Beaver damming is the major way to restore freshwater wetlands naturally. Such wetlands are wonderful oases of life in an increasingly developed world. The quiet waters behind dams act as nurseries for fish and many other creatures, including beautiful wood ducks. Wetlands created by dams provide hidden, yet essential services for people too.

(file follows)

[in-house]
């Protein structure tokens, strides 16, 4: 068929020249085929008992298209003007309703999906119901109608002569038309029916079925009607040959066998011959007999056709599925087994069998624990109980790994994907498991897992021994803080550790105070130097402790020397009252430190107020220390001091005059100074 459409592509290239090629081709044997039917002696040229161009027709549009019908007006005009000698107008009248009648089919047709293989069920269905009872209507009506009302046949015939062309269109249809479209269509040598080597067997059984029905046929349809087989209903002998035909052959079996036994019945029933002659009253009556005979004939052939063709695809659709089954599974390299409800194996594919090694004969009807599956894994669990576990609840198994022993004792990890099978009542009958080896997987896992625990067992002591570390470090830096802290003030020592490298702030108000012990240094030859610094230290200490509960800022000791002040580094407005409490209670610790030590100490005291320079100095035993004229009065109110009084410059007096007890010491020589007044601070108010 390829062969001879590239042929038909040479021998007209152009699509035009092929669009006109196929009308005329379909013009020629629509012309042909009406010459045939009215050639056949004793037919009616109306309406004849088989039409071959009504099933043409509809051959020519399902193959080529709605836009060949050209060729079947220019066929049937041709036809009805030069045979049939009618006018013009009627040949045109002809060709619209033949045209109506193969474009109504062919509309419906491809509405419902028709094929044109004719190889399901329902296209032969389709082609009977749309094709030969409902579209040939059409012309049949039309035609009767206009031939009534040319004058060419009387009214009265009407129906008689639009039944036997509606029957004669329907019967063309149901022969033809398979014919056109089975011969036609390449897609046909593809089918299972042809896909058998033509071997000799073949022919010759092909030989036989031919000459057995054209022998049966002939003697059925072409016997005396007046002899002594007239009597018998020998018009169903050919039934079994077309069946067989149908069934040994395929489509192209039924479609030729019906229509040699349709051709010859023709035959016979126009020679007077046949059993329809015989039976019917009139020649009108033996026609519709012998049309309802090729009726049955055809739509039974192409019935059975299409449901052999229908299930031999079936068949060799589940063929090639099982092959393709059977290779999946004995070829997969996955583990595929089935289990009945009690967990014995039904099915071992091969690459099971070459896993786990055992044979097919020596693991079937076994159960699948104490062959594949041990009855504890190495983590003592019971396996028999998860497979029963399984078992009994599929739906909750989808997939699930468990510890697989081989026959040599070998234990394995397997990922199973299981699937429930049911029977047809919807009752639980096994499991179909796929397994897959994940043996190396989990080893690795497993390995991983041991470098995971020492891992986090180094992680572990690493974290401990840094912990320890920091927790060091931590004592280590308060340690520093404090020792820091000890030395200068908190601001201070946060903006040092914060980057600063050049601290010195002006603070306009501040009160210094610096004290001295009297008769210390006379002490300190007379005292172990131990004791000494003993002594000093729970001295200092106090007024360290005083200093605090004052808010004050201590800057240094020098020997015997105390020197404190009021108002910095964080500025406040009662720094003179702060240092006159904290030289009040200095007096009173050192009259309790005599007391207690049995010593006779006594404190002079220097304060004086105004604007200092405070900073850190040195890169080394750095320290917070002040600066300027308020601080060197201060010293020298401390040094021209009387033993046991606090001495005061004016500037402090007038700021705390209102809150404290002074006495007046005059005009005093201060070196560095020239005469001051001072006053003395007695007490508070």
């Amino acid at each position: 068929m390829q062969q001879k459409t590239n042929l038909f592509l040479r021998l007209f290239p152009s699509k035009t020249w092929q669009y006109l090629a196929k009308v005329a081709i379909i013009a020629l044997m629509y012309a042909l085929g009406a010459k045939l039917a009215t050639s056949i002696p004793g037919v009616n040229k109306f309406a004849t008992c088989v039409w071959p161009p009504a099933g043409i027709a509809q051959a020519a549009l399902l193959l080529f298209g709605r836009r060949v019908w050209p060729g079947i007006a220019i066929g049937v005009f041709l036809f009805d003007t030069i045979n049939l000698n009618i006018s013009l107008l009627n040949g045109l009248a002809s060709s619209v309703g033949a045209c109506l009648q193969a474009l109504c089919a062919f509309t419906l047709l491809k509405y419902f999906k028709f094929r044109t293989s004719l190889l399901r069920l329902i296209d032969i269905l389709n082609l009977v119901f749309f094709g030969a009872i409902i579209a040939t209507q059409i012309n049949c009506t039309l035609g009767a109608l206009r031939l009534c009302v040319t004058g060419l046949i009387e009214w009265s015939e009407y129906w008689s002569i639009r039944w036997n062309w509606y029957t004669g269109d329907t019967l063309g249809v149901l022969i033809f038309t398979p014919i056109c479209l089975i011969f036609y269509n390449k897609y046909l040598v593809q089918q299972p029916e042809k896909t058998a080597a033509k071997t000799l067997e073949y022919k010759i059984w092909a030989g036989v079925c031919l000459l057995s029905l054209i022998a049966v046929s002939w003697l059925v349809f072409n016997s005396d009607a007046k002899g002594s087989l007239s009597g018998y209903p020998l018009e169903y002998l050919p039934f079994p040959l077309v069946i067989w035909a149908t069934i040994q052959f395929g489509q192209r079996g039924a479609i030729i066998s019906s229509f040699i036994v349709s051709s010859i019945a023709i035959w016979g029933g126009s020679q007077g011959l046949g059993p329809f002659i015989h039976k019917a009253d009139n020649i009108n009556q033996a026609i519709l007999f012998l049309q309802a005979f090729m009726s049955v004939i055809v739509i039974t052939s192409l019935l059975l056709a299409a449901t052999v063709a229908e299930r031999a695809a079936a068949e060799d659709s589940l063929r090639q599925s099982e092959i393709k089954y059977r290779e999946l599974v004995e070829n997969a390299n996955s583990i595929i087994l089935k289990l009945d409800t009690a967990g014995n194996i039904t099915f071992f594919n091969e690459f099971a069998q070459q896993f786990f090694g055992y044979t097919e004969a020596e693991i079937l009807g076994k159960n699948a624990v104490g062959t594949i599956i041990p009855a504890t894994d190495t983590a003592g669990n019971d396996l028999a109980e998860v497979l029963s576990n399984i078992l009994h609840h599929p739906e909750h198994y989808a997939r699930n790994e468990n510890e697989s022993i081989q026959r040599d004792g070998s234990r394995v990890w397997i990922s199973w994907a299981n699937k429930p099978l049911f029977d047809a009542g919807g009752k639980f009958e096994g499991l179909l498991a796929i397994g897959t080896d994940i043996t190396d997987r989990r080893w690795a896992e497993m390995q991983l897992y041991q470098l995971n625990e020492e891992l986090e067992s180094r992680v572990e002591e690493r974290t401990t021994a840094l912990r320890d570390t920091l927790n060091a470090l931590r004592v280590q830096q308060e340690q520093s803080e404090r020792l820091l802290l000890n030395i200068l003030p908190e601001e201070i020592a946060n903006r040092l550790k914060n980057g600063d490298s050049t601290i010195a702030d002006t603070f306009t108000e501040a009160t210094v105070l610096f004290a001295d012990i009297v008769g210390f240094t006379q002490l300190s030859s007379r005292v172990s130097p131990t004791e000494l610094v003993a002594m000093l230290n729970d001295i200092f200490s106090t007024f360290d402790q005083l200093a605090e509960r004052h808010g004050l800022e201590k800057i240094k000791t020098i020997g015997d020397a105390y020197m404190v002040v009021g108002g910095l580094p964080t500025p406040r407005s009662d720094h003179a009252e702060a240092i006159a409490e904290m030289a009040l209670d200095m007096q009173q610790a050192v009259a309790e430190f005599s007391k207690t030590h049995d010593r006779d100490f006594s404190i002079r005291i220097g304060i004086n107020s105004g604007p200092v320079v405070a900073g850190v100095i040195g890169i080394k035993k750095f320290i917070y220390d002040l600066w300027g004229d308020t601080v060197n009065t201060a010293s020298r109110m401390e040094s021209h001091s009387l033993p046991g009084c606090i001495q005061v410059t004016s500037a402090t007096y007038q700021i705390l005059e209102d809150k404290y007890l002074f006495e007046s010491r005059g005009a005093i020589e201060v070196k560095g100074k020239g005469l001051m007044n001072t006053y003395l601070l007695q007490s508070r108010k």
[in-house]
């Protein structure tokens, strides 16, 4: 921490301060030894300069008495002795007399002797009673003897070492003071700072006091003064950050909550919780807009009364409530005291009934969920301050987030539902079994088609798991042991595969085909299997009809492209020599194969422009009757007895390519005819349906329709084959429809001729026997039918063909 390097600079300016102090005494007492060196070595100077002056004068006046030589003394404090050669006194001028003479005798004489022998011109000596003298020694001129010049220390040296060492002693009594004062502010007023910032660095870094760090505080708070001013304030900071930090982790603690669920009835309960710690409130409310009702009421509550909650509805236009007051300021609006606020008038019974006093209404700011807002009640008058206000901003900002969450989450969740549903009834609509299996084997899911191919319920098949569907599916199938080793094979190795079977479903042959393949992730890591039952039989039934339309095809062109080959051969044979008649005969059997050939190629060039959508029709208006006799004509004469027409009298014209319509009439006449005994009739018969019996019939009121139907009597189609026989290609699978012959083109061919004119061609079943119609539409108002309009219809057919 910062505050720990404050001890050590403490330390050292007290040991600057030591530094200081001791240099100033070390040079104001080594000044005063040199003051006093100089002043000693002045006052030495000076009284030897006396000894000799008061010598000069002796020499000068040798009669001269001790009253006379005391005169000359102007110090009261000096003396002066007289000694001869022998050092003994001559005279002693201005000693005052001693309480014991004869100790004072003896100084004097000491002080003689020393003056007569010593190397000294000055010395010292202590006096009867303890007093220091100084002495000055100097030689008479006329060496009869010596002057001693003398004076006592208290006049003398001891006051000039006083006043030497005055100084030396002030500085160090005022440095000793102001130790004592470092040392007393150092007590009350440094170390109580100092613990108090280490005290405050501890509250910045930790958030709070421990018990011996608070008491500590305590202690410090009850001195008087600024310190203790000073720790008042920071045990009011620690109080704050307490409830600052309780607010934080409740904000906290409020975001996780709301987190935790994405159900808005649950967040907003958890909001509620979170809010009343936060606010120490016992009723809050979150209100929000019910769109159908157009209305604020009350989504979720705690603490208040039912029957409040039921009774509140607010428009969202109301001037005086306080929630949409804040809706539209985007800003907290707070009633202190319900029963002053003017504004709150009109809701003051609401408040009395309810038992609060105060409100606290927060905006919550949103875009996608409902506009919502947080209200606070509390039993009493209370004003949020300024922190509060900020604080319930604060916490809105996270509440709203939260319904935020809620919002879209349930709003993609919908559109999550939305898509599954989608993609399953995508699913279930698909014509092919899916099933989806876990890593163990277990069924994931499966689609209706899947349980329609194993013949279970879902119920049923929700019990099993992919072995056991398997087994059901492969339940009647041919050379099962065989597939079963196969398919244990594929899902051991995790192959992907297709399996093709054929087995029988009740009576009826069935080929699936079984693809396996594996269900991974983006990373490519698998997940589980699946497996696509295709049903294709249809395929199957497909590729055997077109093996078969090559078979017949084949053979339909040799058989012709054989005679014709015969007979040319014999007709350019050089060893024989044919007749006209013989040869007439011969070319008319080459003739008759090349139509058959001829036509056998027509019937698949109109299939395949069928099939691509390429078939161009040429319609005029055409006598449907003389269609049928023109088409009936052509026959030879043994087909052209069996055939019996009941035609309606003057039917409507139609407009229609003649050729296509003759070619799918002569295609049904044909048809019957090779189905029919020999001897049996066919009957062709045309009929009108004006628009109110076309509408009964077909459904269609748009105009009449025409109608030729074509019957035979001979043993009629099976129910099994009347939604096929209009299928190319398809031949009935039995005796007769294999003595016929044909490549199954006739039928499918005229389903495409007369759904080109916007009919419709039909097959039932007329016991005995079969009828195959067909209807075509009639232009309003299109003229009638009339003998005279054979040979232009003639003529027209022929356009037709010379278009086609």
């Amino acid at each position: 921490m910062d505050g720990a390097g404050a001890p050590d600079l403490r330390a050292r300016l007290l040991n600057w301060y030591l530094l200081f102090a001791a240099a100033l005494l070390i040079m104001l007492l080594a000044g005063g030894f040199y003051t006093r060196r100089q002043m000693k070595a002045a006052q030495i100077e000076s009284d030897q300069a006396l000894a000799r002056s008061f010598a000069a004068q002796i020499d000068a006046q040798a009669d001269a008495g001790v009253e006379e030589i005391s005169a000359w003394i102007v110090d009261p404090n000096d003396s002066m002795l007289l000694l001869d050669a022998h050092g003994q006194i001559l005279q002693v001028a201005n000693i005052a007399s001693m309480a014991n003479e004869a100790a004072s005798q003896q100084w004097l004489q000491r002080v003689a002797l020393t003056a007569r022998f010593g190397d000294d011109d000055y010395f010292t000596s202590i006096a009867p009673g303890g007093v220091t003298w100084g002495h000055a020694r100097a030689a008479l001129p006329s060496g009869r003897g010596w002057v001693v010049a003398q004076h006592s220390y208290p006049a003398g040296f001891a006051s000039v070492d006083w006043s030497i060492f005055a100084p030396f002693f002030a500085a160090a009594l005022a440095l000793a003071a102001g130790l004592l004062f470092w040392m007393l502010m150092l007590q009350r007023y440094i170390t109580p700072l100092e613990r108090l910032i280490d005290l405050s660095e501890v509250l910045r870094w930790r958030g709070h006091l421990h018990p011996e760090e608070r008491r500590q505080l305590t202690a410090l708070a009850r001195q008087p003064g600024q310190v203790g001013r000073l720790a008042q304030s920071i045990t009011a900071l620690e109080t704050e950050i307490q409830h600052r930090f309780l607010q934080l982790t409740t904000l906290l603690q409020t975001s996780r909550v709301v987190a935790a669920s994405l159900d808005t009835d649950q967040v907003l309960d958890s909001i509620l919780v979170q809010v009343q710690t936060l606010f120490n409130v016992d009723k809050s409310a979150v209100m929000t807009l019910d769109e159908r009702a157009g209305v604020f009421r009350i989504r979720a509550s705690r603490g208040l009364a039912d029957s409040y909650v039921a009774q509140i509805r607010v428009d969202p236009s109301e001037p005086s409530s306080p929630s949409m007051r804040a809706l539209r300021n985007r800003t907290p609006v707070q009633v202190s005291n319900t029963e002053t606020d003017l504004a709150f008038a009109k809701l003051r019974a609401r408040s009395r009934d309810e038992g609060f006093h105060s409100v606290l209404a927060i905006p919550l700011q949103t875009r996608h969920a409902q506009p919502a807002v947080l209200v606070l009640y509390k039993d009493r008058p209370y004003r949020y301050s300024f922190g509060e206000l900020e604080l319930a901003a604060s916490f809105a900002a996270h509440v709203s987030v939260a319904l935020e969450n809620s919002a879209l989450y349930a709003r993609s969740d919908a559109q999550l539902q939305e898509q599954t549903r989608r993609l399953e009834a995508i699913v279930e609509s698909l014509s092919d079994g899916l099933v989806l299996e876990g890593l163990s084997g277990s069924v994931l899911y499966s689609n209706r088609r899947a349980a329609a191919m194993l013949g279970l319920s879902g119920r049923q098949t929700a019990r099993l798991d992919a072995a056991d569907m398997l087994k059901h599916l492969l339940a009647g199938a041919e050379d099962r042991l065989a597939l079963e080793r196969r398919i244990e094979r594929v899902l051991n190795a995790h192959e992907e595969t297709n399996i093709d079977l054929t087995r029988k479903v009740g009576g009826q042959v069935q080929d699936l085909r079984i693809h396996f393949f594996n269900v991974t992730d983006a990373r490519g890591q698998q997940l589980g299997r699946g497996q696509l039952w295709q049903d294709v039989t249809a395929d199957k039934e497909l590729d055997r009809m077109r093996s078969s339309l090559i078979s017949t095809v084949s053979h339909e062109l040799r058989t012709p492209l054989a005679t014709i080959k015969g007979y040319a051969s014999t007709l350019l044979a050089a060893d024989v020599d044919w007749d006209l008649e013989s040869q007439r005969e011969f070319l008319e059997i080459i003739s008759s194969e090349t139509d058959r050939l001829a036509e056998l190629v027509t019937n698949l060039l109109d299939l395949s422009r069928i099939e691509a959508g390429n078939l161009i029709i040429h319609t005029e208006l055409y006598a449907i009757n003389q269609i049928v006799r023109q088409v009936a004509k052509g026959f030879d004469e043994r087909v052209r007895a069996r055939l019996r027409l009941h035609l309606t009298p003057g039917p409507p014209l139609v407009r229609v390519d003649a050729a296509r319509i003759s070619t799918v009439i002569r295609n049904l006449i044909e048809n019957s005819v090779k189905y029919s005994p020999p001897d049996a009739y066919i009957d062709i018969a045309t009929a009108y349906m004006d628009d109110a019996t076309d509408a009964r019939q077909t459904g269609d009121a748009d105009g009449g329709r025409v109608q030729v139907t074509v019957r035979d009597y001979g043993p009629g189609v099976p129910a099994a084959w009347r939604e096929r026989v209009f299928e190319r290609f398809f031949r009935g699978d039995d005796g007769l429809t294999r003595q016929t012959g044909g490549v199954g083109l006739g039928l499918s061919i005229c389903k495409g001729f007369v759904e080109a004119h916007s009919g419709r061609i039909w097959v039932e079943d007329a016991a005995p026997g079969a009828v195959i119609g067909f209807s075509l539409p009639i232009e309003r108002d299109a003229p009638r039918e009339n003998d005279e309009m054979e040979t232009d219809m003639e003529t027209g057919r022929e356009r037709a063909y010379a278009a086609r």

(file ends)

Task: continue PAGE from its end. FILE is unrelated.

Before beavers were extirpated world-wide, hundreds of dams in the headwaters of major rivers moderated their flows. Instead of water running downstream in hours, a typical leaky beaver dam may slow this to days or weeks. Keeping water on the land longer, means that more of this important resource is available for animals and humans. Taxpayers need not pay for increasingly large culverts and bridges downstream to accommodate the flow when many beaver impoundments upstream are regulating the flow. Dams, which cause small, localized flooding, play an important role in controlling regional floods when they are numerous in the headwaters of a watershed. As the quantity and quality of water suppiies becomes more critical, both within countries and internationally, recognition of the beaver’s key role is growing.